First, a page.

Piers Morgan, friend to President Trump and morning television host in London, has written a new piece for the Daily Mail.
*NEW: Omarosa offered me sex to win Celebrity Apprentice, then called me a 'f***ing f*gg*t', invented gay smears & threatened to punch me. Why the hell was this vile creature ever employed at the White House? https://t.co/HyxnSWyBLZ pic.twitter.com/UbXQzDX1Tj— Piers Morgan (@piersmorgan) February 13, 2018
Were Morgan and Omarosa Manigault Newman nation-states, these assertions would add up to a declaration of war on the president's former staffer.
Yet, considering that Manigault Newman continues to attack the president from the "Big Brother" house, I'm wondering who might win if these two celebrities were nations at war?
Let's consider it.
For simplicity's sake, let's imagine that Manigault Newman and Morgan both have land mass continents with equal conventional forces, but no nuclear weapons. That baseline established, considering Manigault Newman's penchant for striking out against those who she believes are disrespecting her, I believe she would launch the first strike. It would likely come via a bold-but-direct assault from air, land, and sea.
Morgan, not someone of limited ego, might be taken off balance by this aggressive first wave. Still, Morgan's personality, calculating and charismatic in equal parts, would probably allow him to mobilize reserve forces and keep his military in the fight.
That short-term survival would plant the roots of Morgan's ultimate victory.
After all, Manigault Newman's take-no-prisoners approach to war-fighting would lead her to overcommit her forces everywhere rather than holding key units in reserve to take advantage of Morgan's developing vulnerabilities. Manigault Newman's impatience would also likely lead her to neglect critical elements of military strategy such as intelligence collection and exploitation and logistics-supply. And that would be disastrous.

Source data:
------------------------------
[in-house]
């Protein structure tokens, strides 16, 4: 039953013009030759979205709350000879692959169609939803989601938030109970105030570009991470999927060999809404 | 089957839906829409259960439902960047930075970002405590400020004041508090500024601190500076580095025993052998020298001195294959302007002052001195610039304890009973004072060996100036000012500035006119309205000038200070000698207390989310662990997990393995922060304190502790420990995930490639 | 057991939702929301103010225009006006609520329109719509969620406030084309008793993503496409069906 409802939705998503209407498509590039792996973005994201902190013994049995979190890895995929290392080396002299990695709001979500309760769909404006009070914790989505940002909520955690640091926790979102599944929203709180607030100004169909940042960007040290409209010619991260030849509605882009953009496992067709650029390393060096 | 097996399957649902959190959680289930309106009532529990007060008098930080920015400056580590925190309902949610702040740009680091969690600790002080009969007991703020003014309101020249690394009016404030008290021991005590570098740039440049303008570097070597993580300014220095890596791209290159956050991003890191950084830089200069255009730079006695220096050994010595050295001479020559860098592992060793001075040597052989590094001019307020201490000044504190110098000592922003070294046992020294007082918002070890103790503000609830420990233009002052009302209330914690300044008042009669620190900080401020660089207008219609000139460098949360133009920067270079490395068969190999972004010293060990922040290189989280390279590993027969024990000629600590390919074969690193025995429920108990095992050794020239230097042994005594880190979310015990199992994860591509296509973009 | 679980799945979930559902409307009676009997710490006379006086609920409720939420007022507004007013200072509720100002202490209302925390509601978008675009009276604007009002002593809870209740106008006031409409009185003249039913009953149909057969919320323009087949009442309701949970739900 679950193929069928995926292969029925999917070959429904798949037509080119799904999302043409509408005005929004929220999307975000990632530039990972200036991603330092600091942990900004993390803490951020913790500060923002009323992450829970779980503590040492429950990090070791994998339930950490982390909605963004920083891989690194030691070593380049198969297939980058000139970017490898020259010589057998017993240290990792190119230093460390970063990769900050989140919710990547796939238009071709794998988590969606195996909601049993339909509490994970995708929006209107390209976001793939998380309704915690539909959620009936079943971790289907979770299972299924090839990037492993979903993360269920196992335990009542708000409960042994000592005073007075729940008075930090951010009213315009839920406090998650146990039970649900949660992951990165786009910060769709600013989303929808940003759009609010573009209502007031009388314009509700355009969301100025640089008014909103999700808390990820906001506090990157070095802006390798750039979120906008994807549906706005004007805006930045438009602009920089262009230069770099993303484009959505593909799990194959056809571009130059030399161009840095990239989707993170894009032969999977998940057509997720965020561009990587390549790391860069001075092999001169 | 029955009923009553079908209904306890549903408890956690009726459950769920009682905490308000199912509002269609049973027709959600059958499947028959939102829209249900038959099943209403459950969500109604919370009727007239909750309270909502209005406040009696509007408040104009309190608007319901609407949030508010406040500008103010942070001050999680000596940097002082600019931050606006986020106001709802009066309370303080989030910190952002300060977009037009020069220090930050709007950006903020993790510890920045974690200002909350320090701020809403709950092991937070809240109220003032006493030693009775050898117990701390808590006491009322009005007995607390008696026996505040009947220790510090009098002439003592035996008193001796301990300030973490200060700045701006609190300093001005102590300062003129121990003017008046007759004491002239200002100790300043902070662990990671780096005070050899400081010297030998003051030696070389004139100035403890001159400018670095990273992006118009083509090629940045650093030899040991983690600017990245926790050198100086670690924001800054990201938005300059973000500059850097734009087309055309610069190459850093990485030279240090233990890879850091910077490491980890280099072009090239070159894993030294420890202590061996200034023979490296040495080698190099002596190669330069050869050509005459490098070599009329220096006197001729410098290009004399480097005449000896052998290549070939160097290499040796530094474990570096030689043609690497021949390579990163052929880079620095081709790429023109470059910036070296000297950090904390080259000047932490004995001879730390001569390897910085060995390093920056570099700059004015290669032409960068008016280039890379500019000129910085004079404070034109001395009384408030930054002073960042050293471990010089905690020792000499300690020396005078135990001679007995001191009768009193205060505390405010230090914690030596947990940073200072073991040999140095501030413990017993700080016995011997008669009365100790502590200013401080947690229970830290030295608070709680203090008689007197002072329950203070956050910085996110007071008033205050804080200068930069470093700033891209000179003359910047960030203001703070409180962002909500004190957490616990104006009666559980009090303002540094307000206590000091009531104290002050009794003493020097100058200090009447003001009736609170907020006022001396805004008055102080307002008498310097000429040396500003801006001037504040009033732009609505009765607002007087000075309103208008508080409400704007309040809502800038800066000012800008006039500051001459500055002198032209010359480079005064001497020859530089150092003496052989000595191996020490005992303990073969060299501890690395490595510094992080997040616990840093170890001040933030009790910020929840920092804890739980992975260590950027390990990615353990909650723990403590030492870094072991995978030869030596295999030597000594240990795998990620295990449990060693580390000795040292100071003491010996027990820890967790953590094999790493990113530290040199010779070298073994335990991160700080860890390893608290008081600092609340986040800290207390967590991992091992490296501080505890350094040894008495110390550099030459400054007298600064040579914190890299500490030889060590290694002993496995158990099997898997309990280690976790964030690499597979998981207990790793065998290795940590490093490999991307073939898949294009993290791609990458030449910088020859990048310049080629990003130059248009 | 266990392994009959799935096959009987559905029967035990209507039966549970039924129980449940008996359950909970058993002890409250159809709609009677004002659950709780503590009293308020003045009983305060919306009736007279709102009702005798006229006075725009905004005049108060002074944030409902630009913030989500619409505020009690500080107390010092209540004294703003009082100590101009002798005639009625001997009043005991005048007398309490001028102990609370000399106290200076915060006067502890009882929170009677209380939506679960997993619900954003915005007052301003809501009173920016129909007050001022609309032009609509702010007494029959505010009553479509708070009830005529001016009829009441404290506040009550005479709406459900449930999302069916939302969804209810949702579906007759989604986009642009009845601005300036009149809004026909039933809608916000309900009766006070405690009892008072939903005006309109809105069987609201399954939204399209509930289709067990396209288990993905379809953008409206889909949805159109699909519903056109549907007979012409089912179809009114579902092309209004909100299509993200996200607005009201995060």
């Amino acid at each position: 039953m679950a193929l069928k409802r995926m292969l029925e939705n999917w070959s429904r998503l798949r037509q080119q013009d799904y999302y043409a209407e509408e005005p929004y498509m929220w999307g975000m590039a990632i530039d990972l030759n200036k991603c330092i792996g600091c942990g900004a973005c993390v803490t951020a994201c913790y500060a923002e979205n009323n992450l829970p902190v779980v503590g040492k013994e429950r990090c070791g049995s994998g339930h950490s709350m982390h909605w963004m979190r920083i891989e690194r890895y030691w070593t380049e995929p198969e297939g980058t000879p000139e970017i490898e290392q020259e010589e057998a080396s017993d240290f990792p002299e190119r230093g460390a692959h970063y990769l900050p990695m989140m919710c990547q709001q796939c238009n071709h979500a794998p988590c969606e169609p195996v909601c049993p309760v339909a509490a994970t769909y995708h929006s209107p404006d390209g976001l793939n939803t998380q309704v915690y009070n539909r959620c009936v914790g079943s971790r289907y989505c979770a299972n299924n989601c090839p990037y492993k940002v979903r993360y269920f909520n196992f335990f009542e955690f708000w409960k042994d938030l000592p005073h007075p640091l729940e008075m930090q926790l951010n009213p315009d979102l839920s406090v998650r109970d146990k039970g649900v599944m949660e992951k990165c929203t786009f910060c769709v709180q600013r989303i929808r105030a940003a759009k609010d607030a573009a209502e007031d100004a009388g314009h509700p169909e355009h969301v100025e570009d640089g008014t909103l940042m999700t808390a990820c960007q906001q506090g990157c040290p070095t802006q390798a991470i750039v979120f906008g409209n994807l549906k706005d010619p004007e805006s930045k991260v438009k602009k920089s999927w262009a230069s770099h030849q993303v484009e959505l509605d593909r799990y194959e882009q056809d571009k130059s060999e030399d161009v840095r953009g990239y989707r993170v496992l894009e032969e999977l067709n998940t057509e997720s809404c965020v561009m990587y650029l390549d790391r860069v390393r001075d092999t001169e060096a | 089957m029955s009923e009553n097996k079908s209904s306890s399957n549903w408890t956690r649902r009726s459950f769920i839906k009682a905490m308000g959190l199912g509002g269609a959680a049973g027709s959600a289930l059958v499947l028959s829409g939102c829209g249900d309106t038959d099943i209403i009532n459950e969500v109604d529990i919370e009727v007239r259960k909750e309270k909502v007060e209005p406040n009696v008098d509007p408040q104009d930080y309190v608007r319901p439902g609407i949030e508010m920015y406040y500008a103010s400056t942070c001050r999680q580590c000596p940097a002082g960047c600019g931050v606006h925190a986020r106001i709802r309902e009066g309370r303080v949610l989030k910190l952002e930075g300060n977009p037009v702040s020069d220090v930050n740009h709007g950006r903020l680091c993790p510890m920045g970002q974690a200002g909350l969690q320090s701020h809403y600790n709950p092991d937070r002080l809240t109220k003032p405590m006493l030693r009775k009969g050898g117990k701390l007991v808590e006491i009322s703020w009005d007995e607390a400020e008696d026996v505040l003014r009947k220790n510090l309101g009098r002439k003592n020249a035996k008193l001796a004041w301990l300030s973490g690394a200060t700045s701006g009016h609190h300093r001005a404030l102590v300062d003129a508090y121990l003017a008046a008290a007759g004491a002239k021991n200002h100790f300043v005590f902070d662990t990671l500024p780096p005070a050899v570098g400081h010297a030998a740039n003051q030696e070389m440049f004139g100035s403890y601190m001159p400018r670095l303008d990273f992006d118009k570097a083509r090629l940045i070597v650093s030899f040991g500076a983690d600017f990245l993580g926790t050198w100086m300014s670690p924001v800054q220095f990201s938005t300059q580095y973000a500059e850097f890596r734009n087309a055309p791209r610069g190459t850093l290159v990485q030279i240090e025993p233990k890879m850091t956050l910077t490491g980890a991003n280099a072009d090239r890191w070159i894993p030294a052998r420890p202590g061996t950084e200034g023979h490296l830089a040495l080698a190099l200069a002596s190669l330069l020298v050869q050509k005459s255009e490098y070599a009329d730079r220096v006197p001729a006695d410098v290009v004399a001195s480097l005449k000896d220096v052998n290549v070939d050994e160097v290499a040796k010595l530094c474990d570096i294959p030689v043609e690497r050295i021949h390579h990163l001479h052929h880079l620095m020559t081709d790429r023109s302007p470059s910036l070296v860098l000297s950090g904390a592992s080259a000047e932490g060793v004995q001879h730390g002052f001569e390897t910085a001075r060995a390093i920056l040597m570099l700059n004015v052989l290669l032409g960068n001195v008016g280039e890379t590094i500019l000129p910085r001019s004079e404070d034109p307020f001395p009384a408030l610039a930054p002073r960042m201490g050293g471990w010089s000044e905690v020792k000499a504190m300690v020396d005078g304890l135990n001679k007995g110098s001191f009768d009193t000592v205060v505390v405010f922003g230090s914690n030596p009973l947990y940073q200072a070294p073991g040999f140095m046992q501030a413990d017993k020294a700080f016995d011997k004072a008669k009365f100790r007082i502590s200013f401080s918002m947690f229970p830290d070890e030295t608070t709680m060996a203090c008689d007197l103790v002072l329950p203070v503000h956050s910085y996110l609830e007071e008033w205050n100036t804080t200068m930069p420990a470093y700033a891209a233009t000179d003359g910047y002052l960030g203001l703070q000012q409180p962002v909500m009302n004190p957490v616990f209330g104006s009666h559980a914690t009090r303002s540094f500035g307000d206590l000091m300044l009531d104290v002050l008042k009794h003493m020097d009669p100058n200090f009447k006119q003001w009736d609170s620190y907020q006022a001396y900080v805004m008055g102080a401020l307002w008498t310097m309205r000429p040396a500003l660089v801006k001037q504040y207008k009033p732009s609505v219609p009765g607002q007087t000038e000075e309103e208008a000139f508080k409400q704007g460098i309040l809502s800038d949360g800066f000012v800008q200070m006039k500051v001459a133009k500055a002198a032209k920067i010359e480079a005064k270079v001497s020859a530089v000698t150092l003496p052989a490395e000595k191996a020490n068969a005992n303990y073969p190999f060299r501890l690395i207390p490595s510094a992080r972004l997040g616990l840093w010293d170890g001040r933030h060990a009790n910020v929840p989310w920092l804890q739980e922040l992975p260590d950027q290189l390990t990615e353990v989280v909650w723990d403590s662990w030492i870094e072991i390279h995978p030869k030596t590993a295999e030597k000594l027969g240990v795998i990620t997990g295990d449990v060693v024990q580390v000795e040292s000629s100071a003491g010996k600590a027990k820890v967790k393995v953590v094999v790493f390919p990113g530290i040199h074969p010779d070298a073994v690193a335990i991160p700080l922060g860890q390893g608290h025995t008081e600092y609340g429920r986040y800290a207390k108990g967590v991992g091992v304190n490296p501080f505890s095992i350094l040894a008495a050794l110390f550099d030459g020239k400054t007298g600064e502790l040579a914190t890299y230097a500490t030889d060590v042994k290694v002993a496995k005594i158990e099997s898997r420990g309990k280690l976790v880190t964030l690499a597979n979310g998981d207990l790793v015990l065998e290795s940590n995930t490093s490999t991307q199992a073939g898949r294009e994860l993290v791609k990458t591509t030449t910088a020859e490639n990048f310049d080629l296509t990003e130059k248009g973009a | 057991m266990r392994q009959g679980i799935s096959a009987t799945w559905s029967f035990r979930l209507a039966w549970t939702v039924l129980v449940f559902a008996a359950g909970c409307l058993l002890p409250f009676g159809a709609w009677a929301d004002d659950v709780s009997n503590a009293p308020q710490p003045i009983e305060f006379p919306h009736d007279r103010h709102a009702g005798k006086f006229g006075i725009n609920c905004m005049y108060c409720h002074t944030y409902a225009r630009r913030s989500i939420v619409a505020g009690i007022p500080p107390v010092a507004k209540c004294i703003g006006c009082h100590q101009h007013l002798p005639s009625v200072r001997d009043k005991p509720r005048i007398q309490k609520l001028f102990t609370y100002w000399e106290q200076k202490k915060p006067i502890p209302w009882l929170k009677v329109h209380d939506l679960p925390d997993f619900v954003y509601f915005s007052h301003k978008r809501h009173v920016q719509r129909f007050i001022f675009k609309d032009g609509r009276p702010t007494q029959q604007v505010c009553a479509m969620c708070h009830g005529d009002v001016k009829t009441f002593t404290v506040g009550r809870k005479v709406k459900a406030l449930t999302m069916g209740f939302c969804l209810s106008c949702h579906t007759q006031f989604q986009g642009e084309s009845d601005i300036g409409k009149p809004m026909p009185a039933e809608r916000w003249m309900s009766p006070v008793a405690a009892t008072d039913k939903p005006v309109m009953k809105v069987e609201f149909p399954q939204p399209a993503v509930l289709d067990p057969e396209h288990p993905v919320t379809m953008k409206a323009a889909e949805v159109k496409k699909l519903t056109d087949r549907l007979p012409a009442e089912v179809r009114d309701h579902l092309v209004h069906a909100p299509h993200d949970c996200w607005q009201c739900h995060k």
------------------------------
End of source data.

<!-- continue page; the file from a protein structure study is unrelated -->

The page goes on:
Within a matter of weeks, Manigault Newman would lose the strategic and tactical initiative and face a disastrous choice: attempt a Dunkirk-style withdrawal or stand and die on Morgan's continent.
In the context of her unwillingness to leave the White House when fired, it seems that Manigault Newman would choose to stand and fight.
Recognizing her limited maneuver warfare skills on the ground, Morgan would thus surround and deplete the invading army. As we have seen by Morgan's Daily Mail piece — timed just when Manigault Newman couldn't respond (she's stuck in the no-information-zone of the "Big Brother" house) — the British broadcaster is a keen tactician: someone who, unless it's Ben Shapiro or Emily Miller, revels in aggressively outmaneuvering his adversaries.
At this point, Morgan would hold the initiative for the rest of the war.
Manigault Newman would be left with few good options. She might attempt to harass Morgan's forces with submarine warfare and bolster her army in the hope of repelling Morgan's inevitable invasion. At the same time, however, like the RAF and 8th Army Air Force from 1943-1945 (see point 3), Morgan would be launching relentless bombing campaigns of Manigault Newman's home industrial base. This would weaken Manigault Newman's national morale and deny her the ability to reconstitute an effective military. Each submarine loss would become irreplaceable, each new bombing raid another cut against her nation's psyche.
And Manigault Newman, like Trump, ain't no Churchill.
A courageous leader, Manigault Newman would encourage her forces to fight valiantly and extract a high price on Piers' invaders. But ultimately it would be fruitless. They might never surrender, but the inevitable would soon be measured by Morgan's grinning face beaming across Manigault Newman's capital city.
At that moment, Piers Morgan would win the war. Manigault Newman's best hope then?